Tuesday, October 18, 2011

Suspicious Superstitions?

"Suspicious Superstitions?" by Elizabeth at Startling the Day
"Guest Post: Scapulars are Distractors from What’s Really Important" by B.

The "Bright Maidens" were originally three from the oft-mentioned, widely-speculated upon demographic of young, twenty-something Catholic women. Now, we all take up the cross to dispel the myths and misconceptions. Welcome!

I never realized how superstitious Italians and Irishmen are. They are also very proud people, so I'll be clear: I get to say this because I'm both Irish and Italian (with German, for good measure).

Italians will not drink with out clinking glasses and you must take a sip from the glass before setting it down after clinking. It's an involved process and must be handled with care. One must never toast with a glass of water in this exchange, however, because that is bad luck and will have a table-full of nervous Italians trading glances.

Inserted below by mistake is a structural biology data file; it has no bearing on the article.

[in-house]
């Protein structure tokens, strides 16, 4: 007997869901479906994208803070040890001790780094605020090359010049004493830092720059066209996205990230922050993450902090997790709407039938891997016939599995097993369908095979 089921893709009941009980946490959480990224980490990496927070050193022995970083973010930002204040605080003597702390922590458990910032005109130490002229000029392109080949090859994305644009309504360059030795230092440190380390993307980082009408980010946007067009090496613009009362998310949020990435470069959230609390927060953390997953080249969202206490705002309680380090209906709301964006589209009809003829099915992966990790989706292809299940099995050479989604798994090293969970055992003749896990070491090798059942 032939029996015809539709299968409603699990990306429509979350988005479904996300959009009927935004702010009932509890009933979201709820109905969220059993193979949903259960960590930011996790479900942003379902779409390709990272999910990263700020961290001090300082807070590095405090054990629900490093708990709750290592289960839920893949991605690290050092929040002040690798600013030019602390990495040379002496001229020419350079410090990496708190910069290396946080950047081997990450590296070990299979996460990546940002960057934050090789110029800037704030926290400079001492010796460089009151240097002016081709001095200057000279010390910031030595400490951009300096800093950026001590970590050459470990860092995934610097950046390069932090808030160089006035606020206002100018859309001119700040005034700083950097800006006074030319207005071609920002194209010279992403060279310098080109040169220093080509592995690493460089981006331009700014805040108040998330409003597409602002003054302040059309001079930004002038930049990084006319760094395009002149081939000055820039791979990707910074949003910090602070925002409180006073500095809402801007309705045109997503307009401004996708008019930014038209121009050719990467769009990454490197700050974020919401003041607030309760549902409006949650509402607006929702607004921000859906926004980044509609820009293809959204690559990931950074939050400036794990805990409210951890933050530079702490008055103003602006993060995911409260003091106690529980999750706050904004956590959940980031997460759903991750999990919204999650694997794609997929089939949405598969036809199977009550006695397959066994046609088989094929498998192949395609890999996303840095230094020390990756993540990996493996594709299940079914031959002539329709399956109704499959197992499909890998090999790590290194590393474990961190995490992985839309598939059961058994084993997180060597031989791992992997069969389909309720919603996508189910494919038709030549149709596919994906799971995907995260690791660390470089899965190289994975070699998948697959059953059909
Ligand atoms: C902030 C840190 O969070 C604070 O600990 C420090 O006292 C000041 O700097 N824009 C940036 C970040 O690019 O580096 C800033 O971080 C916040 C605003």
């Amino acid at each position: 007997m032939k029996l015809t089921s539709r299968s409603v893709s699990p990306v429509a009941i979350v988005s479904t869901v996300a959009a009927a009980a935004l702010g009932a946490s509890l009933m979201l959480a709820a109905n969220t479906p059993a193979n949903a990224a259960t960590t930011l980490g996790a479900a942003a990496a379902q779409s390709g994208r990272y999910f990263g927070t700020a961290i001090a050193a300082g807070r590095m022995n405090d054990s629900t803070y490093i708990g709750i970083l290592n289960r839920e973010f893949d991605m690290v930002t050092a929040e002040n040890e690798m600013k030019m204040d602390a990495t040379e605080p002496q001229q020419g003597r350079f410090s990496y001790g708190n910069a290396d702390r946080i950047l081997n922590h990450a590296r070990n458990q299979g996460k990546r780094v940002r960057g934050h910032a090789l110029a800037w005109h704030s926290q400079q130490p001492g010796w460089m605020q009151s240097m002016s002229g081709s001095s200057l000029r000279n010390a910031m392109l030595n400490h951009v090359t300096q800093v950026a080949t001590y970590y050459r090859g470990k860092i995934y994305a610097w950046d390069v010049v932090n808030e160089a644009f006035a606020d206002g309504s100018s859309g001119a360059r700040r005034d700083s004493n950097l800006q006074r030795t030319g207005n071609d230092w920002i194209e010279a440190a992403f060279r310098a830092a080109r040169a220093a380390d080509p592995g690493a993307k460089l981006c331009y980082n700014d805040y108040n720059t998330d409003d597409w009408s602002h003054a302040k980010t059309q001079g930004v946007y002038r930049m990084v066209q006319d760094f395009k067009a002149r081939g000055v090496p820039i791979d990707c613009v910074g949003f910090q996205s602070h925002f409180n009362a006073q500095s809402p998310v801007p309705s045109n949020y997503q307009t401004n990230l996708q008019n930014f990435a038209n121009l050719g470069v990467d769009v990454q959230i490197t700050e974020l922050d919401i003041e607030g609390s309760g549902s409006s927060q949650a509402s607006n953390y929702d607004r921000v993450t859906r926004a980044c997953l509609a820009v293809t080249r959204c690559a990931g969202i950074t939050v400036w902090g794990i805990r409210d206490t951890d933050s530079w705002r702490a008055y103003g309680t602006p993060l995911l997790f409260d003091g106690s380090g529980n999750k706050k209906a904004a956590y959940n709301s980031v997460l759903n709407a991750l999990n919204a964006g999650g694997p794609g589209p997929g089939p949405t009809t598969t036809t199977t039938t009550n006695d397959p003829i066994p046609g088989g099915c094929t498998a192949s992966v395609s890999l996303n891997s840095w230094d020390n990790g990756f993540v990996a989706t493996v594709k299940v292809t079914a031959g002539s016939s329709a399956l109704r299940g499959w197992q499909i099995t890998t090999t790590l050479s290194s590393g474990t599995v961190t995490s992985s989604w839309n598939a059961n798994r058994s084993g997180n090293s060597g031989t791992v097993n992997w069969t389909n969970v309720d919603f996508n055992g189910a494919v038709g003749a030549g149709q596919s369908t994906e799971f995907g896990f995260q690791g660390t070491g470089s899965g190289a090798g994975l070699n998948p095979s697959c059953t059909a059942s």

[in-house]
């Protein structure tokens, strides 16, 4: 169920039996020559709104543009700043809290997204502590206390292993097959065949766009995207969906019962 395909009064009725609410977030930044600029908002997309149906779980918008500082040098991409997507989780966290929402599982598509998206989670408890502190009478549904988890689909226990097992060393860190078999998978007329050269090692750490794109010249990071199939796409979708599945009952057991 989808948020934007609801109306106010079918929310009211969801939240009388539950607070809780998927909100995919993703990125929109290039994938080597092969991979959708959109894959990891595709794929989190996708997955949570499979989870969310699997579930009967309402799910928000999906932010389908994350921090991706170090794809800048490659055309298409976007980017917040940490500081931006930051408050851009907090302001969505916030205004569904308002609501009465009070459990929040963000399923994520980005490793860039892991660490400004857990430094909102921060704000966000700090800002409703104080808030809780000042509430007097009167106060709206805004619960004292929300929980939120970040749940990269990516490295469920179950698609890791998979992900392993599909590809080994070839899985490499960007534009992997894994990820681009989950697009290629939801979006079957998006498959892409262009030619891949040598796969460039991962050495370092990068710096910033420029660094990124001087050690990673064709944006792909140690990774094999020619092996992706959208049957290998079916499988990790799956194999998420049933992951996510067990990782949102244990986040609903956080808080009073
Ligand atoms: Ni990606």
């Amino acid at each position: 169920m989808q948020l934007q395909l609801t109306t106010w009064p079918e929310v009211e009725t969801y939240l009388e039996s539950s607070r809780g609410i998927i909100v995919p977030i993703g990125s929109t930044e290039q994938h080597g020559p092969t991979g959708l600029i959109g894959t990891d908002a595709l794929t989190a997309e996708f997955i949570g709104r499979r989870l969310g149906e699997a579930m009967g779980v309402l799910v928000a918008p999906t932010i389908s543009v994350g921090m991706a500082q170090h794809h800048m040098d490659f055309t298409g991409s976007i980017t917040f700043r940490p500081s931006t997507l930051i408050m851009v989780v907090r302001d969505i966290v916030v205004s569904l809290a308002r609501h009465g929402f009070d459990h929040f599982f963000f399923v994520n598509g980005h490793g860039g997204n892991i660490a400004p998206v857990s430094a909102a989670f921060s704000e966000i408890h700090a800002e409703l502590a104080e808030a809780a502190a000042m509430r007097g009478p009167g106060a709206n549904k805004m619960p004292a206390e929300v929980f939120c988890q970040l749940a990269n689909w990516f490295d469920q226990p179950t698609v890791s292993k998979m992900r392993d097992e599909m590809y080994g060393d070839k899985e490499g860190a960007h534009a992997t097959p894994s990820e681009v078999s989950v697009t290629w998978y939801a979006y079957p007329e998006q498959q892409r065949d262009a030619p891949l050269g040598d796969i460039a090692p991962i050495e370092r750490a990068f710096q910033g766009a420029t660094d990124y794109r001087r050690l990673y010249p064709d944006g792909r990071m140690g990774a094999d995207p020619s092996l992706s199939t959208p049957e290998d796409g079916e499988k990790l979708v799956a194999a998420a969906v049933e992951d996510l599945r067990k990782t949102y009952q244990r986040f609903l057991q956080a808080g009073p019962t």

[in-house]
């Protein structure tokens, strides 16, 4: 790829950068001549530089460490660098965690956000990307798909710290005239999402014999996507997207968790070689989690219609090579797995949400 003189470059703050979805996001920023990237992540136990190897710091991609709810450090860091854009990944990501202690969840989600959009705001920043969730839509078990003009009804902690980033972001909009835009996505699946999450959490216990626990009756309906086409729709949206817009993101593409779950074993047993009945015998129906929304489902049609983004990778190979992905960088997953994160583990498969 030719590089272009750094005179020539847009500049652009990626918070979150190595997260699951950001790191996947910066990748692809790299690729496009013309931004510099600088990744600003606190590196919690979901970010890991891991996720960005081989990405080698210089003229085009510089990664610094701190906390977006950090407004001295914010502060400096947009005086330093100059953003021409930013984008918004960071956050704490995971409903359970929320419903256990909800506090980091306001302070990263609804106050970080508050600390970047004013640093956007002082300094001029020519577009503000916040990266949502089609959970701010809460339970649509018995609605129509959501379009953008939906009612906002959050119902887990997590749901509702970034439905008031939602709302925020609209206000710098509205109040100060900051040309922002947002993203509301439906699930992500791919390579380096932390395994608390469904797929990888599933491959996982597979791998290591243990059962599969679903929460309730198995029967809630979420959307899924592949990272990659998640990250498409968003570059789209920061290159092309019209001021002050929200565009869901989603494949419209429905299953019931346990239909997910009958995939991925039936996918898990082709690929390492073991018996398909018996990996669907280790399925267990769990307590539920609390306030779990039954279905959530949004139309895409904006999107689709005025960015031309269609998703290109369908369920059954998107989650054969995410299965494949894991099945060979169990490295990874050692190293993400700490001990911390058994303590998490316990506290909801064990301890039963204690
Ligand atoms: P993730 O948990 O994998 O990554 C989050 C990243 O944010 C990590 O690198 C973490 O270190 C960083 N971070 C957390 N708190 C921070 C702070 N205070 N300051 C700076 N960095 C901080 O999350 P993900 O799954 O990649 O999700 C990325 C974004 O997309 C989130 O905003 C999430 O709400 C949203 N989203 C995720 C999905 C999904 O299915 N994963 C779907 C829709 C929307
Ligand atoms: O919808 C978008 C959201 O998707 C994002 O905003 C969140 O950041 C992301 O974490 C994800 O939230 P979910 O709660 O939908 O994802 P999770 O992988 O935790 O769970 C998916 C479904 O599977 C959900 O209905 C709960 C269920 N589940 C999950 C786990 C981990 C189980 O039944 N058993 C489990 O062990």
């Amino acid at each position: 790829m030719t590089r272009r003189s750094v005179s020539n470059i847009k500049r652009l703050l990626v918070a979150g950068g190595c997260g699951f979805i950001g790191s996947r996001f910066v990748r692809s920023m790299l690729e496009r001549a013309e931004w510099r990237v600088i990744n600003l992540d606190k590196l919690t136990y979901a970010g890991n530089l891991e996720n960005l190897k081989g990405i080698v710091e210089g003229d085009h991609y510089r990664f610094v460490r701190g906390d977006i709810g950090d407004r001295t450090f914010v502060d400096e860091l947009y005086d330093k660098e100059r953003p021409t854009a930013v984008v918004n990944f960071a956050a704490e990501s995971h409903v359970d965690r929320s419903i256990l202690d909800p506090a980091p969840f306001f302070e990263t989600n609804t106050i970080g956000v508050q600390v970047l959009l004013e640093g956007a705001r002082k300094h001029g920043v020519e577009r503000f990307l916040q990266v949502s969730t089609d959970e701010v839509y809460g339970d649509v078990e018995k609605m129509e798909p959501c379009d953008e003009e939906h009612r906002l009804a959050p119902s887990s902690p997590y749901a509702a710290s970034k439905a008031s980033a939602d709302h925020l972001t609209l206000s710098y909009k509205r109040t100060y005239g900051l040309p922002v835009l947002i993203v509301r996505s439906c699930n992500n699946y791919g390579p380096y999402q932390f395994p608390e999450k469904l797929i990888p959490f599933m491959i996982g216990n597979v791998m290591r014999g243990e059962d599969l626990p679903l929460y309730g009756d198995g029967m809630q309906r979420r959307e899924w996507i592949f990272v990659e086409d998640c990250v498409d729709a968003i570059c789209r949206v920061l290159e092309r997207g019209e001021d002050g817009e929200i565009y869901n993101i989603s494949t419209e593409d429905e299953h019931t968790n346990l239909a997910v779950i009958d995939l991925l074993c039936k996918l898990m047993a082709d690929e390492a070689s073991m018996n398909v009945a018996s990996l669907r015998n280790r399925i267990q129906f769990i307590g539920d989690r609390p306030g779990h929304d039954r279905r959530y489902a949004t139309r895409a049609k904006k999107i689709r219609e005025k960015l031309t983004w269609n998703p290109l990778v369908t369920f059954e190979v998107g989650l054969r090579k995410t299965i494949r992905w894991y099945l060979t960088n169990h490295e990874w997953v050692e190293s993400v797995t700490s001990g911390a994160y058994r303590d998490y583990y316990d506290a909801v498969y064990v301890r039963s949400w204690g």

The Irish believe that a deceased aerospace engineer has it out for them. Edward Murphy, Jr., they say, preys on the Irish through his rule, Murphy's Law. "Anything that can go wrong will go wrong." There are many other superstitions involving bad omens that prey on the Irish. For instance, did you know women with red hair are most unlucky?
Is she unlucky? Or just unwise...

That is, as they say, the luck of the Irish.

Though I think superstitions are mostly silly and pessimistic, many stress that they can be dangerous if one truly believes the minute act causes a rip in the universal order of "luck." If superstitious people honestly think that having red hair or toasting with water in one's goblet will result in misfortune, they excuse a certain amount of faith in God and natural order.